The Almond Board of California (ABC) has a long-term legacy of funding third-party production research through its long-term partnerships with public research institutions, including the University of California and UC Cooperative Extension.
Since 1973, the Board’s production research committee has invested $20.3 million for 271 projects aimed at improving production efficiencies, including irrigation and nutrient management; orchard practices; pollination and bee health; integrated pest management; and much more.
The Board’s environmental committee over the last dozen years has funded another $4.7 million in research projects that enable almond growers to farm profitably while being good stewards of the land and community.
This year, the Almond Board announced a $2.5 million dollar commitment to independent, third-party research with a focus on next-generation farming practices that addresses a wide array of irrigation and water issues and continues to focus on honey bee health research.
This commitment to supporting research and research institutions, however, is not just a matter of dollars and cents. It has materialized from years of long-term strategic thinking in partnership with other California nut crop commodity groups to identify research priorities and work with public institutions to ensure research talent is available to address the needs of the industry.
Public funding for research targeted at agricultural productivity stagnated nationally starting in the 1980s and California was no exception.
However, administrators with the UC Division of Agriculture and Natural Resources (UCCE) and the University of California, specifically the UC Davis College of Agricultural and Environmental Sciences (CAES), have worked with agriculture and other stakeholders to hire research and Extension professionals to serve California agriculture, particularly almonds.
With this in mind, the California almond, walnuts, and pistachio industries, worked together to identify priority research and Extension faculty needs, and worked with UCCE and the UC Davis CAES to fill these positions.
As a result of this collaboration, nine new UC Cooperative Extension and UC research faculty are actively engaged in priority almond research.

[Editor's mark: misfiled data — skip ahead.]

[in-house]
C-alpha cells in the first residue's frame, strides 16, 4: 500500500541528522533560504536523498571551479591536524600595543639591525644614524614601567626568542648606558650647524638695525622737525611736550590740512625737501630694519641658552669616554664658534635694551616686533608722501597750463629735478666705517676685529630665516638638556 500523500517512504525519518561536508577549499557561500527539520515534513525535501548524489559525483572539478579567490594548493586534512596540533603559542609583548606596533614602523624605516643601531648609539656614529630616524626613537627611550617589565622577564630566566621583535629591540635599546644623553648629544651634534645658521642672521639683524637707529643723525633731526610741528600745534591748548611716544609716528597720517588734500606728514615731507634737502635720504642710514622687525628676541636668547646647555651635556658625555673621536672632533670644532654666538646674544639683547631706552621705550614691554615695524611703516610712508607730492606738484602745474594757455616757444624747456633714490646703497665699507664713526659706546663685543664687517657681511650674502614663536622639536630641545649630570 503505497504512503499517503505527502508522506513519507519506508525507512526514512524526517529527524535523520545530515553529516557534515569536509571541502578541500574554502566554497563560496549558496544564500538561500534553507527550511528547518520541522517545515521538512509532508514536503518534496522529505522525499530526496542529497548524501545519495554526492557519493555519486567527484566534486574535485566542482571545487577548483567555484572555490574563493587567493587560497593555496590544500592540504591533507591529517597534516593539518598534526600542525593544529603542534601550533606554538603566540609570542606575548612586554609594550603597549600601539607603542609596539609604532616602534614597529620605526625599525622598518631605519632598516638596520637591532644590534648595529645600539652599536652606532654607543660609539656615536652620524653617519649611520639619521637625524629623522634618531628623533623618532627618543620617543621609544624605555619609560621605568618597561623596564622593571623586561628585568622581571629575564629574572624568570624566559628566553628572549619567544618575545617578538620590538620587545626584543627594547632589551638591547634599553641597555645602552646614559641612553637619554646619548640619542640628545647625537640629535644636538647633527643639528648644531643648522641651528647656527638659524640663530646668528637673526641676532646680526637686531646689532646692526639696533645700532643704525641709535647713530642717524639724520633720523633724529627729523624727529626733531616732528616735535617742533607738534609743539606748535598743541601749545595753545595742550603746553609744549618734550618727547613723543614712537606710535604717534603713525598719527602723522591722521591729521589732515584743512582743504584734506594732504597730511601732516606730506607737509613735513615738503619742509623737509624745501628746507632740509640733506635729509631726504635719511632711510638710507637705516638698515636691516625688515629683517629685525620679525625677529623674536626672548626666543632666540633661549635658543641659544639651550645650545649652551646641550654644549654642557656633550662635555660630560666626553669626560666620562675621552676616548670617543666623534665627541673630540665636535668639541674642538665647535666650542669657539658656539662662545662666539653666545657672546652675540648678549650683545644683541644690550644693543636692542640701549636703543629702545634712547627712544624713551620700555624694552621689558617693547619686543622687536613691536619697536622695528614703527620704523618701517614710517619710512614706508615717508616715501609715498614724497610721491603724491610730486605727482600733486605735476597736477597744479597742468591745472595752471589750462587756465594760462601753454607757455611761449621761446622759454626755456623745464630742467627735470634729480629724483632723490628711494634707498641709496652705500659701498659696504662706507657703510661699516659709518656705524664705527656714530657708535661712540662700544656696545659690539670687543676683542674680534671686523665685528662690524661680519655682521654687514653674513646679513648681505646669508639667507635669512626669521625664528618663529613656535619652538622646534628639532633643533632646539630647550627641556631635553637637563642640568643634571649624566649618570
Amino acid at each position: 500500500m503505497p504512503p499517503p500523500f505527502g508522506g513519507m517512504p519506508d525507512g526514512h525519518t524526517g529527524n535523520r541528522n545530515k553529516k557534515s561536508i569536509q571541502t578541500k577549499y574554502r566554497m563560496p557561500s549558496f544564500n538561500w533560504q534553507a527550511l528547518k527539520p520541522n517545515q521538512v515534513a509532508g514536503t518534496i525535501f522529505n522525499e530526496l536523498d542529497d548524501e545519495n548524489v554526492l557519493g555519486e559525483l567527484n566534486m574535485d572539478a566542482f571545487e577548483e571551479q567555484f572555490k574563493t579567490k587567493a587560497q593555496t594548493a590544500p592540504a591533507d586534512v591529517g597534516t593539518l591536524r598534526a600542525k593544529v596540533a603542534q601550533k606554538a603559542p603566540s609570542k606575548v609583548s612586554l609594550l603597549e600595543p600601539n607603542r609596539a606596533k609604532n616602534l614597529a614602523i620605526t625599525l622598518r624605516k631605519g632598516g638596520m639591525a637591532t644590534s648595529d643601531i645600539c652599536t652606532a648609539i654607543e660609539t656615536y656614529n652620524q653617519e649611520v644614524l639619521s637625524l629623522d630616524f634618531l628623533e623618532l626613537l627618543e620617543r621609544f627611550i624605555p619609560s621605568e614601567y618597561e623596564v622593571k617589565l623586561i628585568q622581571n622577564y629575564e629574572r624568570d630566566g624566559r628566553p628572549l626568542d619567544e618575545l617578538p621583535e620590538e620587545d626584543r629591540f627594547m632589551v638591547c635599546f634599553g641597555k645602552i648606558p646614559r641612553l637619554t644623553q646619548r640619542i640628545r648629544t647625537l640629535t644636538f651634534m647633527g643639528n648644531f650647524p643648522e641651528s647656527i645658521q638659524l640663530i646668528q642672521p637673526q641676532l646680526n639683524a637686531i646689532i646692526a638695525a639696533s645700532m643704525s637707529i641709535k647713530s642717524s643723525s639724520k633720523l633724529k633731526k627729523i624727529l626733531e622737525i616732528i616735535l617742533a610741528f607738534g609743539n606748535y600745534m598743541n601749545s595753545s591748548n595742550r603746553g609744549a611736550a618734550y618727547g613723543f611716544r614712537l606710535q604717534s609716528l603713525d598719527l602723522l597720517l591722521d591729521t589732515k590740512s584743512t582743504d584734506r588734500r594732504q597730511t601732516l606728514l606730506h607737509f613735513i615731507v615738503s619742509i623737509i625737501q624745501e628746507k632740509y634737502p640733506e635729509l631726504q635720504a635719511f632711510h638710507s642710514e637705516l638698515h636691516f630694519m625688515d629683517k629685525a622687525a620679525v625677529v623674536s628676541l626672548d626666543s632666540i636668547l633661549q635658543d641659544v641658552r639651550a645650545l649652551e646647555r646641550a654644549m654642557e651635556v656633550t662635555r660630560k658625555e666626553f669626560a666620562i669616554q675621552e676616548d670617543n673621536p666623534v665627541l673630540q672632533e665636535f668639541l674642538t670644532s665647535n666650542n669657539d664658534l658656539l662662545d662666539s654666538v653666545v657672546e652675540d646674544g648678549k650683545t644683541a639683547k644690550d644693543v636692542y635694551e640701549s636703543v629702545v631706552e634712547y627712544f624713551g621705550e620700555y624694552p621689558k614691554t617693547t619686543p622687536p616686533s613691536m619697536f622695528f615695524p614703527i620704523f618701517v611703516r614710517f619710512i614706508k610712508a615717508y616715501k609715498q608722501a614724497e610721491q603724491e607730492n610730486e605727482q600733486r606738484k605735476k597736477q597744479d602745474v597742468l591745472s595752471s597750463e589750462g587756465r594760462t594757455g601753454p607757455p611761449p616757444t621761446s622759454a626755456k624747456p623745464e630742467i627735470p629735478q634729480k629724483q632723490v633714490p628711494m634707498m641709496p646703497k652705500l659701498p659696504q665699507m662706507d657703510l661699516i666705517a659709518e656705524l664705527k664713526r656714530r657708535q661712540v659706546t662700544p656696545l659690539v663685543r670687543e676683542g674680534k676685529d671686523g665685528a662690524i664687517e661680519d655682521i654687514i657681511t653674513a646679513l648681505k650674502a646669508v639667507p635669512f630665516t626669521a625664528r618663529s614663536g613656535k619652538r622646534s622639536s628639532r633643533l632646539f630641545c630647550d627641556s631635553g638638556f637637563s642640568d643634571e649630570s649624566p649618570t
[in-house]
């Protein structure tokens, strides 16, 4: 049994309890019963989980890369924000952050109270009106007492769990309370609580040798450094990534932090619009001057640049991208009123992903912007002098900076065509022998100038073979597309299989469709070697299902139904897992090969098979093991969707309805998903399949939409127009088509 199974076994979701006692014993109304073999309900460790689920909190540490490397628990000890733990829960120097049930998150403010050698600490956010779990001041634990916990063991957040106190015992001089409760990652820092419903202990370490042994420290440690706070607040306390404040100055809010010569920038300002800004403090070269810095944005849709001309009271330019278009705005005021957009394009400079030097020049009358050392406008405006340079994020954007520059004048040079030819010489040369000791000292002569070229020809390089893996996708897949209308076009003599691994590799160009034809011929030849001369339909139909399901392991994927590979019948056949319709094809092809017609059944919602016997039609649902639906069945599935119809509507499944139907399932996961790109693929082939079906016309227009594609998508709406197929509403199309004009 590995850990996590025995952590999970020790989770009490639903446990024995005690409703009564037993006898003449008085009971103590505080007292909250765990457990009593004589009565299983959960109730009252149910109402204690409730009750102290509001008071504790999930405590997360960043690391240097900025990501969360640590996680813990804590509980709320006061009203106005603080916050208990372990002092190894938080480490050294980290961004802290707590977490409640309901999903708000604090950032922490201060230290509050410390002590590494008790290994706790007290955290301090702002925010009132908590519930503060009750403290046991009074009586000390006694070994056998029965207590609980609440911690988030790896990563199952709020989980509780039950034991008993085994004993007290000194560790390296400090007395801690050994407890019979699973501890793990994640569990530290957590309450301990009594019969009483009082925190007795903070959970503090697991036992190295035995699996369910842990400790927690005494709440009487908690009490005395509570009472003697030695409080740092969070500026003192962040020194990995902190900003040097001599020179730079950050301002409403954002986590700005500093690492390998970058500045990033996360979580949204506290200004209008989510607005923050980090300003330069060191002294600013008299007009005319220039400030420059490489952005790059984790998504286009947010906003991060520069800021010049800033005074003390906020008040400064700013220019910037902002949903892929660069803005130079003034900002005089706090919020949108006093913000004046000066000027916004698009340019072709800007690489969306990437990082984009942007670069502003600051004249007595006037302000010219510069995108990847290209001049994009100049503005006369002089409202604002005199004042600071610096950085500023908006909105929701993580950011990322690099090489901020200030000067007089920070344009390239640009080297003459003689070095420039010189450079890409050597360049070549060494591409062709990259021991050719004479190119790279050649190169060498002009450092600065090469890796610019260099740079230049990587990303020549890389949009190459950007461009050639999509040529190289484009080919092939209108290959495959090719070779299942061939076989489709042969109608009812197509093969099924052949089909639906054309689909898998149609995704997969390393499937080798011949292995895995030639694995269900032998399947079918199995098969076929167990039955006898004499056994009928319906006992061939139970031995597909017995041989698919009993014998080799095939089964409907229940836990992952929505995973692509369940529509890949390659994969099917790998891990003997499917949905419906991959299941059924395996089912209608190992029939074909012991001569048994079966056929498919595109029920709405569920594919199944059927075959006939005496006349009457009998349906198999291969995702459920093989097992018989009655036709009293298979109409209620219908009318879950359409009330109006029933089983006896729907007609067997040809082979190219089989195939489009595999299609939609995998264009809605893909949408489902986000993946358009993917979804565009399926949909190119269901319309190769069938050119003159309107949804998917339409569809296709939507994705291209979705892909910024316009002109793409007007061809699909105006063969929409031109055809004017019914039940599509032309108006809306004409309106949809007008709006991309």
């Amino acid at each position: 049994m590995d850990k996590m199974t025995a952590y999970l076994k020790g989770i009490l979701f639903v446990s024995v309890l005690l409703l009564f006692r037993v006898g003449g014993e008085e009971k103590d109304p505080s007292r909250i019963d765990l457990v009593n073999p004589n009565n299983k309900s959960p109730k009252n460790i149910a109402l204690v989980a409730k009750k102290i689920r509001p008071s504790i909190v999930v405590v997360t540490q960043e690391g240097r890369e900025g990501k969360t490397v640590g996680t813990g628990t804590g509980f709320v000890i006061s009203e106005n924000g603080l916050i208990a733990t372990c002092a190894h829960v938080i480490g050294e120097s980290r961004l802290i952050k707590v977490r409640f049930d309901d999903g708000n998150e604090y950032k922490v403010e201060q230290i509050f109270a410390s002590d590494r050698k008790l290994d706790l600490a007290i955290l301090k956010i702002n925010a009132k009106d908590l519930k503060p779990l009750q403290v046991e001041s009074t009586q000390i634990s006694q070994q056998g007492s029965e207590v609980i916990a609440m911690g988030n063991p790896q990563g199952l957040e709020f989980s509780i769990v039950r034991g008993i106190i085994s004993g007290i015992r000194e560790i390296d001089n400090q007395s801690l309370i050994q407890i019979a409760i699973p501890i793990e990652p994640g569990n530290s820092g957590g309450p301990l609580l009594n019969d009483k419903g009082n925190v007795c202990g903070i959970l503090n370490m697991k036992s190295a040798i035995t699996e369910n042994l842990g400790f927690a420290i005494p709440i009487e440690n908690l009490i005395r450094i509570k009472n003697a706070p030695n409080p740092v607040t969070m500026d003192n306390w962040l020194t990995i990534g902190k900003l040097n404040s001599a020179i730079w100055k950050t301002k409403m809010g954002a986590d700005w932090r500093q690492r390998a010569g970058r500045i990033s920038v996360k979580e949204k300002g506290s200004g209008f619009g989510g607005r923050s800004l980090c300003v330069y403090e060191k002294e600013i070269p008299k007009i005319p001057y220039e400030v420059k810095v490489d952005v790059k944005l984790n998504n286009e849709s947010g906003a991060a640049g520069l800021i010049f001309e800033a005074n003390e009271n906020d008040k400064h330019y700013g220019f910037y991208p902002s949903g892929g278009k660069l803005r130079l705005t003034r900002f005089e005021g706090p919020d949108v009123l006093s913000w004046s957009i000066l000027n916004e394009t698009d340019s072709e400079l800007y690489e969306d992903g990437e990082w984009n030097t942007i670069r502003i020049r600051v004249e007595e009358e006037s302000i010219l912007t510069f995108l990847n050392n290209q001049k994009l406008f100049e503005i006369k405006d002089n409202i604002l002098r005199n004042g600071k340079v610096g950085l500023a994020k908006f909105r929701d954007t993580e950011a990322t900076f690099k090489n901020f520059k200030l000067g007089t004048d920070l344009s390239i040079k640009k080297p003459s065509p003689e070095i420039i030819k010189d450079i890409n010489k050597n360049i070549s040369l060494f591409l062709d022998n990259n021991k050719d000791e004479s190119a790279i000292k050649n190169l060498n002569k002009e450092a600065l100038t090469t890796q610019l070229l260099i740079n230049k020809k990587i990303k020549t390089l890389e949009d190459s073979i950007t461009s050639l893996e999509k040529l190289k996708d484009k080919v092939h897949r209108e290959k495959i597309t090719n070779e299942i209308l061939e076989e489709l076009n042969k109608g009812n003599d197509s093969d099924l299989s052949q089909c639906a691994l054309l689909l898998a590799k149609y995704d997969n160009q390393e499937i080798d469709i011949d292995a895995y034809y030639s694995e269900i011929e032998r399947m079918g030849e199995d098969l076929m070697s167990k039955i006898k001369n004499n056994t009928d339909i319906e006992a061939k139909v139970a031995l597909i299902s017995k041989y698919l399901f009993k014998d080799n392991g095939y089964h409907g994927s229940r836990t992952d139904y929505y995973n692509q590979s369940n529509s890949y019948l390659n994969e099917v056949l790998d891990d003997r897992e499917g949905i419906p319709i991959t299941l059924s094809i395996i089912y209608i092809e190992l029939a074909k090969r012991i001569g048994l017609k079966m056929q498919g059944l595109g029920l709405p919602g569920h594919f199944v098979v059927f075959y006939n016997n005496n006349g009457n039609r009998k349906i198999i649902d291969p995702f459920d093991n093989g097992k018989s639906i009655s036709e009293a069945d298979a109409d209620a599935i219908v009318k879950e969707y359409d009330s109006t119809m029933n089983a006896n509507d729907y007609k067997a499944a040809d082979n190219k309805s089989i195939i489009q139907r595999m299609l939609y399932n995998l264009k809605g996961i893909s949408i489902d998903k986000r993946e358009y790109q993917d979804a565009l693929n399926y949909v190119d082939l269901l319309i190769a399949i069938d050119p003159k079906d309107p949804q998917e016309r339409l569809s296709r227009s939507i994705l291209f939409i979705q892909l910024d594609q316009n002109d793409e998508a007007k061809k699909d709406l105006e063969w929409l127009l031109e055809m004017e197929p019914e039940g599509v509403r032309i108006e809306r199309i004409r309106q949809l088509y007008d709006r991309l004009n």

The new UC and Cooperative Extension researchers hired from 2013-2015 are already engaged this year in high-priority ABC-funded research. These researchers and their targeted research areas include:
Florent Trouillas - UC Kearney Ag Research Center – improving the diagnosis and management of trunk and scaffold canker diseases.
Andrea Joyce - UC Merced - improving the management of leaffooted bugs.
Matthew Gilbert - UCD Plant Sciences - new techniques to monitor tree plant water status and assessing the heat tolerance of almond breeding stock.
Astrid Volder - UCD Plant Sciences – determining how varying irrigation practices, patterns, and levels impact fine root growth and development.
Helen Dahlke – UC Davis - assessing the potential impact and benefit of groundwater recharge in almond orchards.
Maciej Zwieniecki - UCD Plant Sciences - investigating how erratic temperatures during dormancy impact carbohydrate use and depletion of tree reserves.
Georgia Drakakaki - UCD Plant Sciences - using novel microscopic and biotechnology tools to assess salinity tolerance in almonds and rootstocks.
Andreas Westphal - UC Kearney Ag Research Center - screening developmental rootstocks for nematode resistance and tolerance.
Amélie Gaudin - UCD Plant Sciences - investigating the nature of symbiotic relationships between naturally occurring mycorrhizal fungi and almond roots, and then determining the potential of mycorrhizal fungi inoculation to reduce water stress in almonds.
New support for almonds
The Almond Board’s legacy of, and long-term commitment to supporting research and research institutions by funding almond research, has paid off with filled positions and new talent to address almond research projects.
This strategic action on behalf of almonds and other nut crops helps assure the future of a very productive partnership between UC and almonds that has contributed to the growth and success of the California almond industry and the advancement of sustainable almond practices that are cost-effective, and environmentally and socially responsible.
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